Don White: “We’ll go head to head with anyone”

People keep talking about the “dying” forest products industry, but what they don’t realize is we’re doing just the opposite. We’re changing. You have to. You either change or you die.

Don White, MFPC past president

When I went to work in the Rumford mill one summer to pay for college, there were five people on a paper machine that had been around for 50 years. I was the spare, so I just filled in on jobs. I trained for the second most complicated job in one day – one day!

One of my friends made $5,000 in his summer mill job, so when they offered him a full-time job, he took it. I also thought long and hard about not going back to college. It wasn’t an easy decision for someone who came from a pretty modest upbringing to pass on what was then big money for unknown earnings later.

I was in grammar school when my dad became disabled and died a few years later. My mom went to work at an insurance office. There were five of us at home, so we all worked. I had a paper route, but I couldn’t lug more than 30 papers because the bag was too heavy for me. It would drag on the ground and my mom had to keep repairing it.

In high school, I worked 30 or 40 hours a week at the supermarket and I didn’t do very well in school. But my older brother, who had two kids, went back to school to become an accountant. So I looked at what he was making, saved up a couple of thousand bucks and went off to Husson College with a lot of help from the school.

The summer I worked at the mill, I had three years to go – three years to pay for – so you can imagine how tempting those mill wages were, but my mom convinced me to go back to college. When I graduated, I made $8,000 a year and the guys I went to high school with were making three times as much in the mill. But 10 years ago, the Rumford mill downsized and several of my friends lost their jobs.

I also took a long-term view of life when I chose Prentiss & Carlisle in 1987. I had three job offers and I picked this one, even though it wasn’t the top money and top benefits. I looked at the future and the people involved and I just knew this was the best place to be.

At the time, we only had 24 or 25 employees. The Carlisles had never really hired someone for a key position from outside the company but they hired me as their financial guy. I am less conservative than the Carlisles, but they’ve been great. They gave me plenty of rope – I could have hung myself or make them a nice bow – and luckily most of the stuff worked out all right. We pushed the envelope. The entire staff at P&C works very hard and we’ve got a great team. We’re more profitable, we’re way bigger and we have a lot more timberland. We’re now up to almost 100 employees.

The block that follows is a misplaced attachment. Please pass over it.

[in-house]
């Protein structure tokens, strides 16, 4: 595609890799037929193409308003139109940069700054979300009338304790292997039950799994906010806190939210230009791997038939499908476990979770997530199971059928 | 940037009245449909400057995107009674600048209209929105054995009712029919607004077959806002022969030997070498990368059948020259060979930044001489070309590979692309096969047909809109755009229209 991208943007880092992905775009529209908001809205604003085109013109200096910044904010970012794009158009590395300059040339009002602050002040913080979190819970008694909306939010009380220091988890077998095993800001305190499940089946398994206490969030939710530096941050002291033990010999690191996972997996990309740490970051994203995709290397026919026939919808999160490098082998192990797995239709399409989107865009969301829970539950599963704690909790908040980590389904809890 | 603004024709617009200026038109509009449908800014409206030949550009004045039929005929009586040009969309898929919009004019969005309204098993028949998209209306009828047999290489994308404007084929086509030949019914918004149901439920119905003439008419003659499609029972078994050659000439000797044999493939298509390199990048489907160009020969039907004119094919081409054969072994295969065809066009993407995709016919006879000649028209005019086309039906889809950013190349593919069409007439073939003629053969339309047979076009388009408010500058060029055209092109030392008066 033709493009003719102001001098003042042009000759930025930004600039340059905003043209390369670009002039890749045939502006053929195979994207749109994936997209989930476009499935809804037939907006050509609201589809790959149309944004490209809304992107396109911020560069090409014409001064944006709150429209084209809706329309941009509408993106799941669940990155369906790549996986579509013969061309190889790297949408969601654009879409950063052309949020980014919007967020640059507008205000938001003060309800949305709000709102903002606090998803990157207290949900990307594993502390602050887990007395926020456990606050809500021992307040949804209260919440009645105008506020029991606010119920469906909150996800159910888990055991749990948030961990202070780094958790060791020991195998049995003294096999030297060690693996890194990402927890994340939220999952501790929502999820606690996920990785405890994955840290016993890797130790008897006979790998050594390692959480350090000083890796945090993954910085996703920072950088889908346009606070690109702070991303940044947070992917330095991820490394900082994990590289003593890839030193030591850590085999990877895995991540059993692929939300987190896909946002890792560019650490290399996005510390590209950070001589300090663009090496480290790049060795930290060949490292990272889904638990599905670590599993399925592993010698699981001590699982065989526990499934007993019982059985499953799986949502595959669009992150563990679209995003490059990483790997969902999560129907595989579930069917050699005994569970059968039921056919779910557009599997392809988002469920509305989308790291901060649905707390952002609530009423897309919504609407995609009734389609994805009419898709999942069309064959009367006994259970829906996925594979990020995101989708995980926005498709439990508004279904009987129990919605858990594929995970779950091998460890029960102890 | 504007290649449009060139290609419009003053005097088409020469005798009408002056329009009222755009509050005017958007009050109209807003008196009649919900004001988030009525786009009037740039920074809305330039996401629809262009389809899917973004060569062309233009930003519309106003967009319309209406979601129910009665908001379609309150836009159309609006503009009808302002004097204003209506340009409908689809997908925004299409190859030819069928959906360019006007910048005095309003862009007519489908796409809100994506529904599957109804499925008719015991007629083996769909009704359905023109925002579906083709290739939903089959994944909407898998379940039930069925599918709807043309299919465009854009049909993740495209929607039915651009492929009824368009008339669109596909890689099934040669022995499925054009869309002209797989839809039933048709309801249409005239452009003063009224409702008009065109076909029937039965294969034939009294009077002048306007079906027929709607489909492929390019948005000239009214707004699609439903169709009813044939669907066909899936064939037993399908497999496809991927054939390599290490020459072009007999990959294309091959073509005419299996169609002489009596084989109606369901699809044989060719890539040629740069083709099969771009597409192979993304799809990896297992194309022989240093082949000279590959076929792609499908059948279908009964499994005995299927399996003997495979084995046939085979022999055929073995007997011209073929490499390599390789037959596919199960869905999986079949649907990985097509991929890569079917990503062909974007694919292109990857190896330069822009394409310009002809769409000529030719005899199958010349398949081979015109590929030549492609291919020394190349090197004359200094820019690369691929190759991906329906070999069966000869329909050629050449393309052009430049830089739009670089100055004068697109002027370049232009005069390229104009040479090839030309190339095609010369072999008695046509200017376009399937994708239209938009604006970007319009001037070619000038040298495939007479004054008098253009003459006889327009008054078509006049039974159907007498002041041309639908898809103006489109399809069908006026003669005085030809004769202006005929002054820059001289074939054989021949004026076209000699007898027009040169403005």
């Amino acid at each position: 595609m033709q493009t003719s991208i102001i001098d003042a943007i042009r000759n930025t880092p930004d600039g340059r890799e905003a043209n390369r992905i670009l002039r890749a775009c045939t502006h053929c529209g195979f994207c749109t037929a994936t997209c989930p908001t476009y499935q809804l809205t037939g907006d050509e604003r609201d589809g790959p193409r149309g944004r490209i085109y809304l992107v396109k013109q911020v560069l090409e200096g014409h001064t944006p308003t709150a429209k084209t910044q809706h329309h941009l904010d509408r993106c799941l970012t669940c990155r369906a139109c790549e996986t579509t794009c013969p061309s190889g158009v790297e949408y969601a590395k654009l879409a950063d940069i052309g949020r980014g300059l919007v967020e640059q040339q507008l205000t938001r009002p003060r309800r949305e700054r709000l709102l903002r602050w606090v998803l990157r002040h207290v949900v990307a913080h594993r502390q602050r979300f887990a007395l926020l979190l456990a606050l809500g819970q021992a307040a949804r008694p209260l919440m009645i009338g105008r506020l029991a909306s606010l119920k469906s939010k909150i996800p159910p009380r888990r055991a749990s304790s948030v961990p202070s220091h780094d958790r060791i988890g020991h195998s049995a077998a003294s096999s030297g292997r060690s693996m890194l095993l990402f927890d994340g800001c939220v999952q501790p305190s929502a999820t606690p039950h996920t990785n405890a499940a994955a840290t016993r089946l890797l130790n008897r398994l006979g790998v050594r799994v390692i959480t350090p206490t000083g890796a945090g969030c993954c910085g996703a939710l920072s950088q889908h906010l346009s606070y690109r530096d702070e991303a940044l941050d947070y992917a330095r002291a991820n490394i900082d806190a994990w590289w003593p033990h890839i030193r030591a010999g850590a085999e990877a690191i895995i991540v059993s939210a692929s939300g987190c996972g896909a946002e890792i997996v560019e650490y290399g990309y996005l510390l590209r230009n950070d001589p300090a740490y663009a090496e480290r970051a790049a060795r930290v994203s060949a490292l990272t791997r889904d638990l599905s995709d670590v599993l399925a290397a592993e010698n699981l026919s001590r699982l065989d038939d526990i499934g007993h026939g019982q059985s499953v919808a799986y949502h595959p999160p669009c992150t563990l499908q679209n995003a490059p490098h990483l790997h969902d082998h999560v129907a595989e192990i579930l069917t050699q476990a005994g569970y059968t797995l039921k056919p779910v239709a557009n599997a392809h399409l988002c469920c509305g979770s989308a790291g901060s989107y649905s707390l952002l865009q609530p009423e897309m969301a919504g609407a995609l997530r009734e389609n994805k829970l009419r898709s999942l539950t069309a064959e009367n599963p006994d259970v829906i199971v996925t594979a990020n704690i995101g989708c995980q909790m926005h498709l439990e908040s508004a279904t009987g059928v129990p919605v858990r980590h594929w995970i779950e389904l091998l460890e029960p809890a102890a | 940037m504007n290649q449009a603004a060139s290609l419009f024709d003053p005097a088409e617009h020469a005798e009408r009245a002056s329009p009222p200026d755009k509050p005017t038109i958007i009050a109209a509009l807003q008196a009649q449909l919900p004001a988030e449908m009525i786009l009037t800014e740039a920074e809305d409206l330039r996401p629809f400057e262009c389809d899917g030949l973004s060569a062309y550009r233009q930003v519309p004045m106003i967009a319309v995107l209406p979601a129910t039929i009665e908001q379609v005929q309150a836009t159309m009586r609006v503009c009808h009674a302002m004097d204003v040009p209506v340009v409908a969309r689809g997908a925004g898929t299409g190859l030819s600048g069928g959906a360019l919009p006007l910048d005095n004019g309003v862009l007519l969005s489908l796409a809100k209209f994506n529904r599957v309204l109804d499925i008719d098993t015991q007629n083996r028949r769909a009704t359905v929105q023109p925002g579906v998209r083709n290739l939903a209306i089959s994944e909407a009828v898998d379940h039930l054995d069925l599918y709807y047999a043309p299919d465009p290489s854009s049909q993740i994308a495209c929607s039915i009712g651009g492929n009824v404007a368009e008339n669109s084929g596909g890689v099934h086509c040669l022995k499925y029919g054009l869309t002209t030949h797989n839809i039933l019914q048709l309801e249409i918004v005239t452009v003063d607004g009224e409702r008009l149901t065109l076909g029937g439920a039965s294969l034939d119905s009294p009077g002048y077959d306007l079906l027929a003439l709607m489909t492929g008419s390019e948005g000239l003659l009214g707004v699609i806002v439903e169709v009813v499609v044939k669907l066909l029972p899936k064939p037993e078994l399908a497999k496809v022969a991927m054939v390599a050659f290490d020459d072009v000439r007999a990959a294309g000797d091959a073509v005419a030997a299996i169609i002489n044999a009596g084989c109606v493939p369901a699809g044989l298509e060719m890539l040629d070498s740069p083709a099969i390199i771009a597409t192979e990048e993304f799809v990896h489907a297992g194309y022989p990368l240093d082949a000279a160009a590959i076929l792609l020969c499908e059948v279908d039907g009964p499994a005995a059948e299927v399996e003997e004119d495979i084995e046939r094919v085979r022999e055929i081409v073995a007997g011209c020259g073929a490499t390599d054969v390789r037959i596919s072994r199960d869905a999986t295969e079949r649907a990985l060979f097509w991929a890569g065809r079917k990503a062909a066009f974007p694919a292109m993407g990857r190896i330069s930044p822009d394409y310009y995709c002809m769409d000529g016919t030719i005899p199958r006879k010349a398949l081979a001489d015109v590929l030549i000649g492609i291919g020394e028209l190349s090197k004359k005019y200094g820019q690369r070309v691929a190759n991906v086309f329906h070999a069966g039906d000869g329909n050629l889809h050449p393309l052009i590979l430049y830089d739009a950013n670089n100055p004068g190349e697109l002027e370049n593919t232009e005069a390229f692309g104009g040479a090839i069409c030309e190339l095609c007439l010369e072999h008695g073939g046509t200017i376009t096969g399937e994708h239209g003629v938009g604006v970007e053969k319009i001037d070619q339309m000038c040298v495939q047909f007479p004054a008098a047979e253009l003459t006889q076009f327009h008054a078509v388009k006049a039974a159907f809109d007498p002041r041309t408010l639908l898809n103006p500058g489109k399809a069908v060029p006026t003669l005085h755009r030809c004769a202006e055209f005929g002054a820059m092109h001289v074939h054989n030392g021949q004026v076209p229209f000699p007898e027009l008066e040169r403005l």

So I believe that we should not only expect change, but we should actively search for ways to change — wisely. Most of the mills we are associated with sell products that are global commodities.  Therefore, we are tied to a world whose population is getting bigger. The demand for fiber is increasing. The ability of Maine to match markets with resource is going to be the key. We have to be able to look at where the demand is in the world and adjust to it.

The worst thing we can do is let the government steer us in a direction they think markets are going. We’ve got to let the market system drive it. Some of the markets we know and love may not be the markets of the future but we should be very careful before we give up old friends for new ones. But there is an increasing demand and we are in a good position to meet it.

  • The demand for fluff pulp – toilet tissue, facial tissue and paper towels – is only going to increase. That needle only has to move a little bit when you have 5 billion people in China, or Middle East or some of these developing countries. And if we can match up with that, we should be perfectly fine.
  • Housing starts are coming back. Private housing starts in October were 41.9 percent higher than in October 2011.
  • The price of dimension lumber is coming up.
  • We produce some of the best oriented strand board in the country.
  • We have a diversity of species.
  • We have a diversity of markets. We sell to 100 different mills – a hundred different mills! In New York, Wisconsin, Michigan or Canada, we deal with six mills, eight mills, 12 mills.

I know we’ve had some tough years, but right now the most important thing to understand is that none of us can be successful if one of us in not successful.

Let me tell you where the key is. We produce more pulp than Wisconsin. What’s Wisconsin noted for? It’s the number one paper-producer in the country. Why are we producing more pulp and they’re producing more paper? Because we’re selling our pulp. That’s not bad, because we currently can’t consume all the pulp. But we’re not taking it the next step in the value chain. Pulp sells for $1,000 a ton. Paper or tissue paper or any of those things when you put them in a nice fancy cardboard box sells for a lot more than that on a per ton basis.

The further up the value chain we are, the more money comes in the state and the more jobs there are. The more the mills can pay for the wood, the more the contractor can get paid. So we’ve got to go up the value chain.

If you back up and look at it from 25,000 feet or 50,000 feet, it really isn’t that complicated. We are going to be facing change constantly. The unions have changed. The pulp and tissue mills have changed — I couldn’t be backtender today on a paper machine. The players who owned the mills have changed. So what? We’re evolving. Change is constant and we’re willing to change. Yes, we’ll go head to head with the Chinese. We’ll go head to head with anybody.